Vietnam’s economy shows resilience amidst global slowdown
Staff Writer |
Growth in developing East Asia and Pacific is expected to remain resilient over the next three years, according to a new World Bank report.
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However, the region still faces significant risks to growth, and countries need to take measures to reduce financial and fiscal vulnerabilities.
Over the longer term, the report recommends that countries address constraints to sustained and inclusive growth, including by filling infrastructure gaps, reducing malnutrition and promoting financial inclusion.
The newly released East Asia and Pacific Economic Update expects China to continue its gradual transition to slower, but more sustainable, growth, from 6.7 percent this year to 6.5 percent in 2017 and 6.3 percent in 2018.
In the rest of the region, growth is projected to remain stable at 4.8 percent this year, and rise to 5 percent in 2017 and 5.1 percent in 2018. Overall, developing East Asia is expected to grow at 5.8 percent in 2016 and 5.7 percent in 2017-2018.
The report offers a comprehensive analysis of the outlook for East Asia and Pacific against a challenging global backdrop, including sluggish growth in advanced economies, subdued prospects in most developing economies and stagnant global trade.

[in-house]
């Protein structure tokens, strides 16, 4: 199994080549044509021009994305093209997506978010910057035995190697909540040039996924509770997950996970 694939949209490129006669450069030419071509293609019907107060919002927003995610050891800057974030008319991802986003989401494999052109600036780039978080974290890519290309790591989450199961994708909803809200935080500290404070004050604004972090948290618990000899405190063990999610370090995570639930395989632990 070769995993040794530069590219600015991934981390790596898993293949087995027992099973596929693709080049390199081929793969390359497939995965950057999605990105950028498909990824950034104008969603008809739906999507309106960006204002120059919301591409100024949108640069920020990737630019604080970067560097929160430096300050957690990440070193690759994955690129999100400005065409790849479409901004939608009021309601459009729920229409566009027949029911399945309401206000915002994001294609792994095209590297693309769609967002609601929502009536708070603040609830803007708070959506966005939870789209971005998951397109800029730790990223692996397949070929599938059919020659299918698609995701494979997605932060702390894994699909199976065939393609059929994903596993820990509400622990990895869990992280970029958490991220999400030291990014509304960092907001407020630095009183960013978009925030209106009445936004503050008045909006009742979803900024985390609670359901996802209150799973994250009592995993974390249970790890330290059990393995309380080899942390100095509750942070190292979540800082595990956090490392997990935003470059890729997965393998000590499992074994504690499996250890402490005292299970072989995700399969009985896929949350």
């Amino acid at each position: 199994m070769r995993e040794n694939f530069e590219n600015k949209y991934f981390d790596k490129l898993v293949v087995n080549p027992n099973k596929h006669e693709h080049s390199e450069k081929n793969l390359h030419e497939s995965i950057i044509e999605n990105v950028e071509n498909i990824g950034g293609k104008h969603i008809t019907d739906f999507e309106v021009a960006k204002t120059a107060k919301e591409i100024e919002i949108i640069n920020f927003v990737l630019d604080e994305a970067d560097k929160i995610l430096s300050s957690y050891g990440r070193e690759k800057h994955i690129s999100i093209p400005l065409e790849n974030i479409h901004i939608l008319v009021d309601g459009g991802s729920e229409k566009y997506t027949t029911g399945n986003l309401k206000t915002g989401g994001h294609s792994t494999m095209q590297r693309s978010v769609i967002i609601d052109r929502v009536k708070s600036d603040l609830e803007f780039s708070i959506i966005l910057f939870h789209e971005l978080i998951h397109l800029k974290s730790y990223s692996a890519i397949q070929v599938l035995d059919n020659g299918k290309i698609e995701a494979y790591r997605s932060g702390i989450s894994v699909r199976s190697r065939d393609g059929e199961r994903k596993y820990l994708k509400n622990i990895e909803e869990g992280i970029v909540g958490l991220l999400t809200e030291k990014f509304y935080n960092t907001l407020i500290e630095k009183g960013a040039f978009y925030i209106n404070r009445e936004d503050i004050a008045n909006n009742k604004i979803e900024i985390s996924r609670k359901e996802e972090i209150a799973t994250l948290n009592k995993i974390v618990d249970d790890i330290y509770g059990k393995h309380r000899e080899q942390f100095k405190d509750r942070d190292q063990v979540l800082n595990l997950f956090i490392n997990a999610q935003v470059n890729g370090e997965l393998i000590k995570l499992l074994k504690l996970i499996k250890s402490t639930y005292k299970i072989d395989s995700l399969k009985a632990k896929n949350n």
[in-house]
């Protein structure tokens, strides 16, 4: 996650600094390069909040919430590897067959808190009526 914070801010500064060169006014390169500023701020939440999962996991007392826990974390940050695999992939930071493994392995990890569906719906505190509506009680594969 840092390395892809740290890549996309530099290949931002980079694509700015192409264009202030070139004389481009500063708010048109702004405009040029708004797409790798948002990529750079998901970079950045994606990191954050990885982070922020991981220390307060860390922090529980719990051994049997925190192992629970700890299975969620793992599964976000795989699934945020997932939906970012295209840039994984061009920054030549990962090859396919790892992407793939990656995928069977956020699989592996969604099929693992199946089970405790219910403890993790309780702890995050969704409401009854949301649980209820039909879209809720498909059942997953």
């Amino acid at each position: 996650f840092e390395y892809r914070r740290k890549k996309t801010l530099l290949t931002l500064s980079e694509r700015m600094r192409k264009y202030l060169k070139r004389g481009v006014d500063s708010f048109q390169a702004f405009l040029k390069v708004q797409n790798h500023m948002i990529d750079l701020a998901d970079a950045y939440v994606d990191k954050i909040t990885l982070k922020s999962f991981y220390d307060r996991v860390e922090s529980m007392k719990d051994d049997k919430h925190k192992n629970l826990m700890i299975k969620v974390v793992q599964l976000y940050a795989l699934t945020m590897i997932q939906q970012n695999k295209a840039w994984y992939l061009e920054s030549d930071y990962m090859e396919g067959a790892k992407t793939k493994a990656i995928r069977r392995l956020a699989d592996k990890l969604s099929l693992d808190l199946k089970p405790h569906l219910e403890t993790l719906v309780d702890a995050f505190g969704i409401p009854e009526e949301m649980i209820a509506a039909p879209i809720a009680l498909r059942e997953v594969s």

The report expects domestic demand to remain robust across much of the region. Continued low commodity prices will benefit commodity importers and keep inflation low across most of the region.
In China, growth will moderate as the economy continues to rebalance toward consumption, services and higher-value-added activities, and as excess industrial capacity is reduced. Nevertheless, tighter labor markets will support continued growth in incomes and private consumption.
Among other large economies, prospects are strongest in the Philippines, where growth is expected to accelerate to 6.4 percent this year, and Vietnam, where growth this year will be dented by the severe drought, but will recover to 6.3 percent in 2017.
In Indonesia, growth will increase steadily, from 4.8 percent in 2015 to 5.5 percent in 2018, the report says, contingent on a pickup in public investment and the success of efforts to improve the investment climate and increase revenues.
In Malaysia, however, growth will fall sharply, to 4.2 percent in 2016 from 5 percent last year, because of weak global demand for oil and manufactured exports.
Among the smaller economies, the growth outlook has deteriorated markedly in some commodity exporters. In Mongolia, the economy is projected to grow only 0.1 percent, down from 2.3 percent in 2015, on weakening mineral exports and efforts to control debt.
Papua New Guinea will see its economic growth at 2.4 percent in 2016, down from 6.8 percent in 2015, because of declining prices and output for copper and liquefied natural gas. By contrast, growth will remain buoyant in Cambodia, Lao PDR and Myanmar. ■